Legal Lens

March 24, 2022
Also In This Issue

Students from the Saint Louis University School of Law Center for Health Law Studies contributed the following items to this column. Amy N. Sanders, Associate Director, supervised contributions by Jessie Bekker (J.D., M.H.A. anticipated 2023) and Darian Diepholz, M.B.A., M.P.H. (J.D. anticipated 2022).

Unvaccinated? Don't Count on Leaving Your Family Death Benefits

Michelle Andrews, Kaiser Health News, November 3, 2021.

The New York Metropolitan Transportation Authority (MTA) has excluded workers who were unvaccinated and died of COVID from their death benefit policy. MTA announced the policy in June, disqualifying bereaved families of the unvaccinated from receiving a $500,000 payout. About 70% of MTA employees were vaccinated as of early November 2021. Generally, people working risky jobs, including firefighters and transit workers, are provided extra coverage for on-the-job deaths. Disease was not typically considered to be a reason for death payout, because it was presumed disease was contracted outside of working hours. Some employers are flipping the presumption when it comes to COVID. Companies are also considering limiting short-term disability benefits to unvaccinated employees.

Rural Health Care Providers Get $7.5 Billion in Relief Funds

Mark Walker, The New York Times, November 23, 2021.

The Department of Health and Human Services is disbursing $7.5 billion across 40,000 rural health care providers to help hospitals ravaged by the COVID-19 pandemic keep their doors open. The funding, allocated to rural providers by the American Rescue Plan, passed by Congress in March, aims to secure health care access despite the unique financial struggles rural providers faced as a result of the pandemic. Most rural providers disproportionately receive public insurance payments for patients with complex needs, thinning margins; since 2020, 21 rural hospitals have ceased operations. Providers in rural areas are eligible for payments if they serve at least one Medicare, Medicaid or Children's Health Insurance Program (CHIP) beneficiary. Payments range from $500 to $43 million, averaging around $170,000, based on the number of claims the provider submitted through 2019 up until September 2020. Providers have some discretion over how they spend funds, including coverage of labor costs, personal protective equipment, and ventilators. Vice President Kamala Harris also announced a $1.5 billion commitment to address provider shortages in both rural and urban areas.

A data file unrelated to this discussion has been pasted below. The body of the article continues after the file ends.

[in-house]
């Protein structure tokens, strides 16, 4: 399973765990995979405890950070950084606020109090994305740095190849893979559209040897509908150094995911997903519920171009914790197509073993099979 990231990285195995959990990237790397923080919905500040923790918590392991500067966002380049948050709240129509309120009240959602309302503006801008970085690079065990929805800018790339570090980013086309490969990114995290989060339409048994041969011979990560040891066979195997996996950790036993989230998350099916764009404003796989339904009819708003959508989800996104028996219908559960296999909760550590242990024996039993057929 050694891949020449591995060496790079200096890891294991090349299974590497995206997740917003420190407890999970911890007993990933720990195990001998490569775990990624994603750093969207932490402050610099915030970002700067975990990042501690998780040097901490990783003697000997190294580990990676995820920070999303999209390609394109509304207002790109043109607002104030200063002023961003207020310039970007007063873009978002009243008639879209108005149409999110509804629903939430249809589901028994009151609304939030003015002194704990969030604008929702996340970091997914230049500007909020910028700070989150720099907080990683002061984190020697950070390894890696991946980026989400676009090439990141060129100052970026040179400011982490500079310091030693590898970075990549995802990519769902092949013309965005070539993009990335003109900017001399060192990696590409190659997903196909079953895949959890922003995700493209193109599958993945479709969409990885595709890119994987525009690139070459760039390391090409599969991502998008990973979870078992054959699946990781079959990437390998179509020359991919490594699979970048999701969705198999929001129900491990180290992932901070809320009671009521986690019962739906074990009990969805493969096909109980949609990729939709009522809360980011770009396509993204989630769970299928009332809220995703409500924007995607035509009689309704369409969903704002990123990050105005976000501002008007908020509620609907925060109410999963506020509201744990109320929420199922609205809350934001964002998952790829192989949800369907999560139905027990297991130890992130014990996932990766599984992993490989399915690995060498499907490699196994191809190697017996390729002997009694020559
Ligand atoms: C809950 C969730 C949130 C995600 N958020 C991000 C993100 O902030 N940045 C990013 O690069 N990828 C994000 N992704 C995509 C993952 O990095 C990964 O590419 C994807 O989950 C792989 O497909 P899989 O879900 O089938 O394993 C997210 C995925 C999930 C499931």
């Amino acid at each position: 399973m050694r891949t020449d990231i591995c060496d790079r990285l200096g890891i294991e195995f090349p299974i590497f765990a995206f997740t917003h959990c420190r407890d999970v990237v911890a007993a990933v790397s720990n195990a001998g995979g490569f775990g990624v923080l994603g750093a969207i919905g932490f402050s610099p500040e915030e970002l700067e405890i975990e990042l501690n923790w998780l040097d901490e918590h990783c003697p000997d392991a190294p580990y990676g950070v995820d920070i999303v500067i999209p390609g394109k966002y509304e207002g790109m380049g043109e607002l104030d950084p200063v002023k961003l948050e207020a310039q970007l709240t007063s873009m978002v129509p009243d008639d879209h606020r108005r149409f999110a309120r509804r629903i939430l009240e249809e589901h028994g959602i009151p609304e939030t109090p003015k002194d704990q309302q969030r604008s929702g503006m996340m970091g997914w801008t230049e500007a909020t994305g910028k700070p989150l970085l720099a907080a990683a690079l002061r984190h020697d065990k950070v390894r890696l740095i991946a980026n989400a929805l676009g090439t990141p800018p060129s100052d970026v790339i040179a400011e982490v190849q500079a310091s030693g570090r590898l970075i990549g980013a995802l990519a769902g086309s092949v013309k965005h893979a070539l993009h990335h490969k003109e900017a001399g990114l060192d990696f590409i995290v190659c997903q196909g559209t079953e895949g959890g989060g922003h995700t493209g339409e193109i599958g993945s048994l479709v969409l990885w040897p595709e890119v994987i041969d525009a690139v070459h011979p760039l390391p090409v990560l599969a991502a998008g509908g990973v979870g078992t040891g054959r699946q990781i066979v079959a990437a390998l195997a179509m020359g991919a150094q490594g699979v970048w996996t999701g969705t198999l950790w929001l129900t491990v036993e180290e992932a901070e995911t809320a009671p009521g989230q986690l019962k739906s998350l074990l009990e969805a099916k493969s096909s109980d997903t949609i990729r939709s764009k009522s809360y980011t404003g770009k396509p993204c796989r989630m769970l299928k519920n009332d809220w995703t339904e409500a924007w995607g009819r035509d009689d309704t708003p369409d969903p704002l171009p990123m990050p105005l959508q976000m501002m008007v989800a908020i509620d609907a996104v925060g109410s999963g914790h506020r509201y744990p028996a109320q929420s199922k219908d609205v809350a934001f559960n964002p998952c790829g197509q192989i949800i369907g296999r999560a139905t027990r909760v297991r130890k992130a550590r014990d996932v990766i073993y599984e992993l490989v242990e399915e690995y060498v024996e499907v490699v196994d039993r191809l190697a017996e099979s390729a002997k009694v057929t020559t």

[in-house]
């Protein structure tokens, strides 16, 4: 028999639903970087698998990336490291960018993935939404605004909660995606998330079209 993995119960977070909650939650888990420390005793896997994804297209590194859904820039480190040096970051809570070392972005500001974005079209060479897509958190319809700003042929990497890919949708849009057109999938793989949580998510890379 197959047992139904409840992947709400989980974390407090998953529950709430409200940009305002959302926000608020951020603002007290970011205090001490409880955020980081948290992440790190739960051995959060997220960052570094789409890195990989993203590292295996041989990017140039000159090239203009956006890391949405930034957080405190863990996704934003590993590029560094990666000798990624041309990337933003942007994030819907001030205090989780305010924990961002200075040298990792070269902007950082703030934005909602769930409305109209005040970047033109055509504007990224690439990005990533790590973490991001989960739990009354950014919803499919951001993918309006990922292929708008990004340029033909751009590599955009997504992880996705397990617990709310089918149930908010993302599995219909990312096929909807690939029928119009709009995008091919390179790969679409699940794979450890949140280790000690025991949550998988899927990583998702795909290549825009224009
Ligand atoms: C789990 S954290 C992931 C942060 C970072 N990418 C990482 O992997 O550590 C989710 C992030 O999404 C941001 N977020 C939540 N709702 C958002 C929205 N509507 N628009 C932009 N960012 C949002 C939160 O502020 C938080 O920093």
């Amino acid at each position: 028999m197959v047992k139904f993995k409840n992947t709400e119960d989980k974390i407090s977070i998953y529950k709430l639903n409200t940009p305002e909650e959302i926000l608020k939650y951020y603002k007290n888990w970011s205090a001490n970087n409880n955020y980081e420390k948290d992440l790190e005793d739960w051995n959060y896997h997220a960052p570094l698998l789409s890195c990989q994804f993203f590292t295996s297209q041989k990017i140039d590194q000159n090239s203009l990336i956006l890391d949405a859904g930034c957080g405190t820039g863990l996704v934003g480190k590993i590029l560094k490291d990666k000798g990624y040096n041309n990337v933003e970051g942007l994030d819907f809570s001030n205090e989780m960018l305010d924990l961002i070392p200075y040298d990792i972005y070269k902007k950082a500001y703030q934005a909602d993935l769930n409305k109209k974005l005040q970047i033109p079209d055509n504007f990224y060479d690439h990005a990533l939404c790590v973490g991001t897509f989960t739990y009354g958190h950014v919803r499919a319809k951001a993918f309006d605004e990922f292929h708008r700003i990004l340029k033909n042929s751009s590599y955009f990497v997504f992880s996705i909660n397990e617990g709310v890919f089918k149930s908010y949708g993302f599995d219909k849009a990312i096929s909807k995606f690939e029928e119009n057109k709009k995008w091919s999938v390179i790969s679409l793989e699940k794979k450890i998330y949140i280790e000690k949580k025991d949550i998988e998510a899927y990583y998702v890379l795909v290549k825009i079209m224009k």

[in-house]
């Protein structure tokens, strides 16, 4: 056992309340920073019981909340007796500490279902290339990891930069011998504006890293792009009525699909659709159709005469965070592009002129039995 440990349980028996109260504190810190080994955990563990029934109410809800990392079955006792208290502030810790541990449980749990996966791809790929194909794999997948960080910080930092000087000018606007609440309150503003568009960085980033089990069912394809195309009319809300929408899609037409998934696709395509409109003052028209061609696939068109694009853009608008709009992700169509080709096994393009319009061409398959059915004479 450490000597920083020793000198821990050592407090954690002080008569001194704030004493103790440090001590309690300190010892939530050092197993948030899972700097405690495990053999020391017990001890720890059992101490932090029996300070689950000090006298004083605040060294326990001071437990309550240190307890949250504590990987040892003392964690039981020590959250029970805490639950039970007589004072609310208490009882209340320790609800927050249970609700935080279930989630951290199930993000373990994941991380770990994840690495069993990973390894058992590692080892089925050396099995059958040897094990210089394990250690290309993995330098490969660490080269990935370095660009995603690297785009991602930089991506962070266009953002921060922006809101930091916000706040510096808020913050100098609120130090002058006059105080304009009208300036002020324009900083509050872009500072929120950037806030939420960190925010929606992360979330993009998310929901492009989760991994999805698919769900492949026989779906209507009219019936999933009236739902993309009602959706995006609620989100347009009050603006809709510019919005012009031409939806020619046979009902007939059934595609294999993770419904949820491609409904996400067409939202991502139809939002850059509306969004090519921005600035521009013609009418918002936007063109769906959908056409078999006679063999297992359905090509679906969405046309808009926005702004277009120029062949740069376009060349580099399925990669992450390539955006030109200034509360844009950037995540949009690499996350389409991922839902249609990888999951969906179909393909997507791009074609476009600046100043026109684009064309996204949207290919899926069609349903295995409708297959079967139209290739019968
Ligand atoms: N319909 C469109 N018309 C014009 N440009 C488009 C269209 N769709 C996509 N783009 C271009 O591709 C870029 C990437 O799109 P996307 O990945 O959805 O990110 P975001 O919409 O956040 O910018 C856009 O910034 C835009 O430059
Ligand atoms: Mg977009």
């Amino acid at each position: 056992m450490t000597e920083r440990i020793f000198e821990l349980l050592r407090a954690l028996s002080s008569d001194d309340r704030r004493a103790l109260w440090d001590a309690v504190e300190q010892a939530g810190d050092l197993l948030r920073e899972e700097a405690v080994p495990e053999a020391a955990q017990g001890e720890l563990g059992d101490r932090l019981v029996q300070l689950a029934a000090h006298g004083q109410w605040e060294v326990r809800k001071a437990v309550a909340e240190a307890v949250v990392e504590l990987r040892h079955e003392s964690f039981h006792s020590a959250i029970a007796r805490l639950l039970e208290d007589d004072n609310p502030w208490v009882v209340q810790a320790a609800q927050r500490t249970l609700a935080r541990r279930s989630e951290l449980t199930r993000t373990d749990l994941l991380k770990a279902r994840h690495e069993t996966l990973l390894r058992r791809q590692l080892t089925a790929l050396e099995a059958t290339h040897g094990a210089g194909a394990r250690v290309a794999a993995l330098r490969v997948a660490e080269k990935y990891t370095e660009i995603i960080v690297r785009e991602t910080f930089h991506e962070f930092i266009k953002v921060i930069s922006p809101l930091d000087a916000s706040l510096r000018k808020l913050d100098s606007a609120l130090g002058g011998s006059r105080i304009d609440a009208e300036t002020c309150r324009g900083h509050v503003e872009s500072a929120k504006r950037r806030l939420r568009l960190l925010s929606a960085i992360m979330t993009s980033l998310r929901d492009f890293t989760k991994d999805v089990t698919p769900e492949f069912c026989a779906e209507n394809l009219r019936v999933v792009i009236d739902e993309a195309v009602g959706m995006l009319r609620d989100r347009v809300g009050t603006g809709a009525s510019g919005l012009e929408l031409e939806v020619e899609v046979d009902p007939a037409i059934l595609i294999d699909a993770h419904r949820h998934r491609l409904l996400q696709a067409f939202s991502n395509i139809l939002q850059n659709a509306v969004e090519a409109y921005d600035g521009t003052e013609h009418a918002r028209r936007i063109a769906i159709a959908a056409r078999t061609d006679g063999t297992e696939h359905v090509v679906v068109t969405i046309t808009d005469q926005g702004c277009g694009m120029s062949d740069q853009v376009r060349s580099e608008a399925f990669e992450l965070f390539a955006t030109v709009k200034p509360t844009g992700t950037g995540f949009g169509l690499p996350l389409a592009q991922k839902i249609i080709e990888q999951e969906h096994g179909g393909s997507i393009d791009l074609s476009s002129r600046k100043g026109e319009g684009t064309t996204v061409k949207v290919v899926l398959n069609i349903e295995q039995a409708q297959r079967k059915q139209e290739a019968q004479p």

Health Spending Growth More Than Doubled in First Year of Pandemic

Rachael Levy, Politico, December 15, 2021.

By the end of 2020, the medical system accounted for almost one-fifth of the U.S. economy. Health care spending increased 9.7 percent, resulting from the federal spending to contain the spread of the COVID-19 virus. Specifically, funding for health care providers, public health programs, and Medicaid payments increased 36 percent. For example, the Provider Relief Fund and Paycheck Protection Programs were created to compensate providers for lost revenue and increased costs. Medicaid spending increased as 3.7 million people signed up for Medicaid after the pandemic struck due to reasons such as job cuts. This was the biggest rise in Medicaid enrollment since 2015. With the increased enrollment in Medicaid, program spending rose by 9.2 percent (16 percent of the U.S.'s total health care spending). Plus, Medicaid hospital spending increased by 6.7 percent. Finally, out-of-pocket spending declined by 3.7 percent for consumers due to less health care being used and little cost-sharing for COVID-19 testing and treatment.

Opioid Verdict Puts Health Systems Next in Line for Lawsuits

Ian Lopez, Bloomberg Law, December 15, 2021.

Over the past four years, litigation has ensued over the opioid epidemic leading to over 800,000 overdose deaths in the U.S. These lawsuits have already moved through the drug manufacturers to distributors and recently to pharmacies. Walmart Inc., CVS Health Corp., and Walgreens Boots Alliance Inc. have joined others as the newest drug supply chains that have been blamed for fueling the opioid crises. The court found the chains failed to monitor illegitimate opioid prescriptions properly. A recent case, out of Cleveland, departed from earlier wins, as the court found the pharmacies created a public nuisance, while past judges have tossed the claims out. Such differing conclusions could lead to future forum shopping for courts likely to rule in the plaintiff's favor. Additionally, the Cleveland case could mark a shift in lawsuits, as plaintiffs start assessing other entities who may be responsible for the dispersal of opioids, such as health systems or large, managed care medical groups. David Nool, Rutgers law professor, stated that Walmart, CVS, and Walgreens were in unique situations where "robust compliance systems would have made a difference." Therefore, future litigations will be looking for similar situations of high volume and substandard compliance systems, such as hospitals with large networks. Others who may be liable include marketers for drugmakers and "data aggregators" who collect data for marketing.

Medicare Won't Cover Controversial Alzheimer's Drug — Unless Patients Are in a Clinical Trial

Katherine Ellen Foley, Politico, January 11, 2022.